Luke 21:15 – For I will give you a mouth and wisdom, which all your adversaries shall not be able to gainsay nor resist.
I will give you a mouth and wisdom – a mouth, must appear plain to every person to be used here for a ready utterance, or eloquence in speaking. They shall have an abundance of wisdom to know what to say; and they shall have an irresistible eloquence to say what they ought.
I will give you a mouth and wisdom.—The promise, even in its form, reminds us of that given to Moses when he drew back from the task of uttering God’s message to His people (Exodus 4:15-16). The inward faculty of thought, the outward power of uttering thought in words, should both be given. The words are not without their importance as bearing on the supposed distinction between verbal inspiration and that which is confined to thoughts. So far as it goes, it is against that distinction. And indeed, useful as it may seem in theory, as meeting some of the difficulties, real or supposed, which attach to the theory of verbal inspiration, it seems clear, even on purely psychological grounds, that, as men think through the medium of language, the inspiration which extends to thoughts must extend also, and under the same laws and conditions, to the words in which they are expressed. What those laws and conditions are is a wider question, on which this is not the place to enter. The answer is to be found in a reverential and careful induction from the facts which the phenomena of inspiration present to us.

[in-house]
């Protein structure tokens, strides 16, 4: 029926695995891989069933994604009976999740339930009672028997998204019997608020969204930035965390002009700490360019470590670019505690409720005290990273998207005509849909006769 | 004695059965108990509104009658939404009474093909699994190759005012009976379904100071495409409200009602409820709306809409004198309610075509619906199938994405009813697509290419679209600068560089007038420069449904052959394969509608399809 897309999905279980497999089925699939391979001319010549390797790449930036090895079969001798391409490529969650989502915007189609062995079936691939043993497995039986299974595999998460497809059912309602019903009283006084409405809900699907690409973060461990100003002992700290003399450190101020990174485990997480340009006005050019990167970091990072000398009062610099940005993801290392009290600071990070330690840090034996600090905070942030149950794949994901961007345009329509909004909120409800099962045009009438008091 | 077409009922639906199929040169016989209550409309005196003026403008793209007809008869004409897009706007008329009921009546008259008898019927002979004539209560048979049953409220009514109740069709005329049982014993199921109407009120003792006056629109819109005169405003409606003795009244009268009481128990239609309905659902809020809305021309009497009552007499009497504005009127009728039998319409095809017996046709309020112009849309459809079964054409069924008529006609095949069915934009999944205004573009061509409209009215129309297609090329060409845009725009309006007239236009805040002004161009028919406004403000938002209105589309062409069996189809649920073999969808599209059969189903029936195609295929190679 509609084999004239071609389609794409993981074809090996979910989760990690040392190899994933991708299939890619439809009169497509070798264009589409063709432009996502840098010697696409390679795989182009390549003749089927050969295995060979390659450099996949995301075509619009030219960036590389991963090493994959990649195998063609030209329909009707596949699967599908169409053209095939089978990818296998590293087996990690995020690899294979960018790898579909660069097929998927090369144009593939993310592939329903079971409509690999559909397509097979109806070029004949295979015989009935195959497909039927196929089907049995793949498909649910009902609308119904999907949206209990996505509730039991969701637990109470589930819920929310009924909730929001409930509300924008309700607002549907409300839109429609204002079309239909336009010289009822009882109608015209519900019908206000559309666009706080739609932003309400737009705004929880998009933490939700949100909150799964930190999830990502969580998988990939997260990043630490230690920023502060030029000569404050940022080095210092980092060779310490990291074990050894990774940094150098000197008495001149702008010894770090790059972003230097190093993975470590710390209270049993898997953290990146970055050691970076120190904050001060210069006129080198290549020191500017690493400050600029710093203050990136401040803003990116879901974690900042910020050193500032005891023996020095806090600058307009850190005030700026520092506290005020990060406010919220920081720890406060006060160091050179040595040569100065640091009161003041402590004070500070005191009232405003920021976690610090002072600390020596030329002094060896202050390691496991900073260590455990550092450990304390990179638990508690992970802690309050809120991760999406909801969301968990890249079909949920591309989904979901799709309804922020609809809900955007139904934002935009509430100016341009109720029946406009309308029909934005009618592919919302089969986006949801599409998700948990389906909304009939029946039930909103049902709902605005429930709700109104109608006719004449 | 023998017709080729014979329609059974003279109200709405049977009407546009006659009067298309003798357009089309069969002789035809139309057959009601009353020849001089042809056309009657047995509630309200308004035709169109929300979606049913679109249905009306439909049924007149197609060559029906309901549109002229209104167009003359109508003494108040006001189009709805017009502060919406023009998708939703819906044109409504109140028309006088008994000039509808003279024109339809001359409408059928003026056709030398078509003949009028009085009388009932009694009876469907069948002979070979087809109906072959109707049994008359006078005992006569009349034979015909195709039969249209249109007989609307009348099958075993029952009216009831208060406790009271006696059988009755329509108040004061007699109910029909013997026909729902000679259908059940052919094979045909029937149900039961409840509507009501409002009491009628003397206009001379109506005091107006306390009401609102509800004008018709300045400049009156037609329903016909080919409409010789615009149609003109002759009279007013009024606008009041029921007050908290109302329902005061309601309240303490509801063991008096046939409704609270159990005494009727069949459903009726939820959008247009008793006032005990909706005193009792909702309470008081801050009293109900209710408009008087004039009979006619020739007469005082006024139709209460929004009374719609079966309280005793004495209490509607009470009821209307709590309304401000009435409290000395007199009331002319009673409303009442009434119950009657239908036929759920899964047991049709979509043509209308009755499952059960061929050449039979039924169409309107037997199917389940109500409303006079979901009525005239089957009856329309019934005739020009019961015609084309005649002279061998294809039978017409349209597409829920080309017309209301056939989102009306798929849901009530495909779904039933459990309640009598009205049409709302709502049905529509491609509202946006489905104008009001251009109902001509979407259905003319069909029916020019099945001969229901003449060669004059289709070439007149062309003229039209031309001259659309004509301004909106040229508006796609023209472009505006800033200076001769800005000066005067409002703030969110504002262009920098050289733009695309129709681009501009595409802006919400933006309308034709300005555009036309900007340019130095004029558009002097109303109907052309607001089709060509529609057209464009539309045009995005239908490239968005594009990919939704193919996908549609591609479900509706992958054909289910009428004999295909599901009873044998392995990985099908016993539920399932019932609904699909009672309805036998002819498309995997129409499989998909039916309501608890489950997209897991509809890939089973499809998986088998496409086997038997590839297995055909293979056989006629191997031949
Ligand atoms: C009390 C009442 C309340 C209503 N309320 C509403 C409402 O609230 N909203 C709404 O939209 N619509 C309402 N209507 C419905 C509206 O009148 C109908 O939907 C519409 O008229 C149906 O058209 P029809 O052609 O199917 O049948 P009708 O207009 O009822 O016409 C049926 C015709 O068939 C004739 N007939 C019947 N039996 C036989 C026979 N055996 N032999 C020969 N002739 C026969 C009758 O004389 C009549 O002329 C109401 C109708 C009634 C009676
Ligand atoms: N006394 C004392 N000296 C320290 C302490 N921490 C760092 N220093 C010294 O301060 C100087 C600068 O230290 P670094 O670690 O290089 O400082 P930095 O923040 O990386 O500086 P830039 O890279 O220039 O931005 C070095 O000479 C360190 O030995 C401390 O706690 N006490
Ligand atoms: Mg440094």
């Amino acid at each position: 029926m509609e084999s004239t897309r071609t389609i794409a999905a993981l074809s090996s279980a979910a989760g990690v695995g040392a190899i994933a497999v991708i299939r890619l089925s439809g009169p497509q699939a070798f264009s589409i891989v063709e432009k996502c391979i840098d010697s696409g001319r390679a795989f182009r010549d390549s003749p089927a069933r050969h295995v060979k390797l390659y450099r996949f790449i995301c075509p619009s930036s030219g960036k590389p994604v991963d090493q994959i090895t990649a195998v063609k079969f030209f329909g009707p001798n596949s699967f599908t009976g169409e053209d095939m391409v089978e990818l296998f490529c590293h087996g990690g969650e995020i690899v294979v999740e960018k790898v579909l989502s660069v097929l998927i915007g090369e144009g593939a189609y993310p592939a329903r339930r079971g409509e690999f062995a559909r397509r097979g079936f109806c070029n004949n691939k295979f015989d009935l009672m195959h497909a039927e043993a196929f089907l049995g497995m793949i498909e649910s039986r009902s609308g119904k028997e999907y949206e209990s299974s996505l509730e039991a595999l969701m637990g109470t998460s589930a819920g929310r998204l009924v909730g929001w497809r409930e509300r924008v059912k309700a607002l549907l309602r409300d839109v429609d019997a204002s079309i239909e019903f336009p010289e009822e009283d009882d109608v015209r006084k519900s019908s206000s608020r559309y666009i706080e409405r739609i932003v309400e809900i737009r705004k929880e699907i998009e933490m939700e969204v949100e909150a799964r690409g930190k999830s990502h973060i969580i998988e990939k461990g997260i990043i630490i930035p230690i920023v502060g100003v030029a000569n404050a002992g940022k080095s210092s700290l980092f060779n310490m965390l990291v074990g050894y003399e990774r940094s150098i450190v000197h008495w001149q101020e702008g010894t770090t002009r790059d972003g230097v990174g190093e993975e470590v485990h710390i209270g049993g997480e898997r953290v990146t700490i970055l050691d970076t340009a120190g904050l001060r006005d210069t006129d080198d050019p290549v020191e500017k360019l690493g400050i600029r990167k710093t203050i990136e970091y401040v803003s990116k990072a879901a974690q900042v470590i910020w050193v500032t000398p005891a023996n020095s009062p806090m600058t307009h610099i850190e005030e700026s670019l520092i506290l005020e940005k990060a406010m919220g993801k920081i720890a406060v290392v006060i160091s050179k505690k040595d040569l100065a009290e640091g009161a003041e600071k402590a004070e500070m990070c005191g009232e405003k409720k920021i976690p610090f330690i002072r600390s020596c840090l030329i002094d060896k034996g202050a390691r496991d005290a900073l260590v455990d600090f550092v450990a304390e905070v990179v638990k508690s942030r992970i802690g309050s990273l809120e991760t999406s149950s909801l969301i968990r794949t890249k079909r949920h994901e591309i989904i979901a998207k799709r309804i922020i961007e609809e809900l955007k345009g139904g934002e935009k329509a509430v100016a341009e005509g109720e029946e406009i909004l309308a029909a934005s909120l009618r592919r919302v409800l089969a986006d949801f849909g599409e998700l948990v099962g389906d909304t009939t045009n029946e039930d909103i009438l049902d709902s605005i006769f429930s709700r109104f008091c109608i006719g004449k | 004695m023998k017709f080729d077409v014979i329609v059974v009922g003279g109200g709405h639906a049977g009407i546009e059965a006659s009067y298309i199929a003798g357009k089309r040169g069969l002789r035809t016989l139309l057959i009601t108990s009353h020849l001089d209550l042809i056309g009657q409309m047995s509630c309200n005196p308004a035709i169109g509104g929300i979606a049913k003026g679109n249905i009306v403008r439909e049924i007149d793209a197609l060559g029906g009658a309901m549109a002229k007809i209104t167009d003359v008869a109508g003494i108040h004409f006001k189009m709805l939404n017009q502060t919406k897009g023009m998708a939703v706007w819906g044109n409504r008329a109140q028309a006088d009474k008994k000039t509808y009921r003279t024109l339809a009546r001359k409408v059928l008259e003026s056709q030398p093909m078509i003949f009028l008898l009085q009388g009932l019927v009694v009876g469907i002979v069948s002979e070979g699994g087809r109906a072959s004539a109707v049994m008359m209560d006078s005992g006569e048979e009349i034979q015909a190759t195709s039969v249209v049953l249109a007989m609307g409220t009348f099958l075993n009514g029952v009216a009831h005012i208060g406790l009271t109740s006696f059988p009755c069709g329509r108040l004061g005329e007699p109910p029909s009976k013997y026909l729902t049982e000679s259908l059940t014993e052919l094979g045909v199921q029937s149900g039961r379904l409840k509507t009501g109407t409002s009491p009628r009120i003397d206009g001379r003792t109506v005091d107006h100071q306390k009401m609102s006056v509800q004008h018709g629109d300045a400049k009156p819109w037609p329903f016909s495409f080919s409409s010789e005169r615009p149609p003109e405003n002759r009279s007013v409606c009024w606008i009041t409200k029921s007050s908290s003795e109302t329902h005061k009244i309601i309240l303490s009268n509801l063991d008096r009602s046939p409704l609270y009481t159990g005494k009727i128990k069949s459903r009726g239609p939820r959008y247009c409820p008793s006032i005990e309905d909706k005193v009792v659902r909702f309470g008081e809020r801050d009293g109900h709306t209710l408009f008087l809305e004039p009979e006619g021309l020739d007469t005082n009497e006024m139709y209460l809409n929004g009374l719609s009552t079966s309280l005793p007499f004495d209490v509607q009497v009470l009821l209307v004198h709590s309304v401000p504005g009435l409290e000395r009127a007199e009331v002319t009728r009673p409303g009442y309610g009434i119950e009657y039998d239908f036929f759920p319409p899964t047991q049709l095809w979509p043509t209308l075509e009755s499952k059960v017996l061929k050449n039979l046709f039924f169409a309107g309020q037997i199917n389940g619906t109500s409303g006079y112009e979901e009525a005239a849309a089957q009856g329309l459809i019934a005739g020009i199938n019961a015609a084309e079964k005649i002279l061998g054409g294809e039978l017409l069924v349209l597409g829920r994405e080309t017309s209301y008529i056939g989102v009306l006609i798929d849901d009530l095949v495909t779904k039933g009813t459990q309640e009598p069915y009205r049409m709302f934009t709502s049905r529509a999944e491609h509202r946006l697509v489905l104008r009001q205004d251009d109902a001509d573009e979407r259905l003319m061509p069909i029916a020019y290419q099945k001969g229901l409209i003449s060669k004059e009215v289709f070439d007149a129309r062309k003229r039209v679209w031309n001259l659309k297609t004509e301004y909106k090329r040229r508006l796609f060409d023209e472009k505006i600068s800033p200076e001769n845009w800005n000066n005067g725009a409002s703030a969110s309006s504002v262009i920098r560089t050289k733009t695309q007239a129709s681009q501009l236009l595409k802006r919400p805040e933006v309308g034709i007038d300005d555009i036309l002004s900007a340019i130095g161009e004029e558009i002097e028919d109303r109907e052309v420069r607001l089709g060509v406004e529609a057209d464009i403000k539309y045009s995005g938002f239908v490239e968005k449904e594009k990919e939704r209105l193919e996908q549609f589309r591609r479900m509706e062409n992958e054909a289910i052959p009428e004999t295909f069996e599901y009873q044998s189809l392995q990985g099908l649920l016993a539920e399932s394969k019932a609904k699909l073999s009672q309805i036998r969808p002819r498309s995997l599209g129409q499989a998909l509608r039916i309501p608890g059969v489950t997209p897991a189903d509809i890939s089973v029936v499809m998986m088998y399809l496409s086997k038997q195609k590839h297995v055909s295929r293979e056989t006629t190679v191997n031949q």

God sendeth forth His cherubim with the hallowed fire of His altar to touch the lips of whom He will.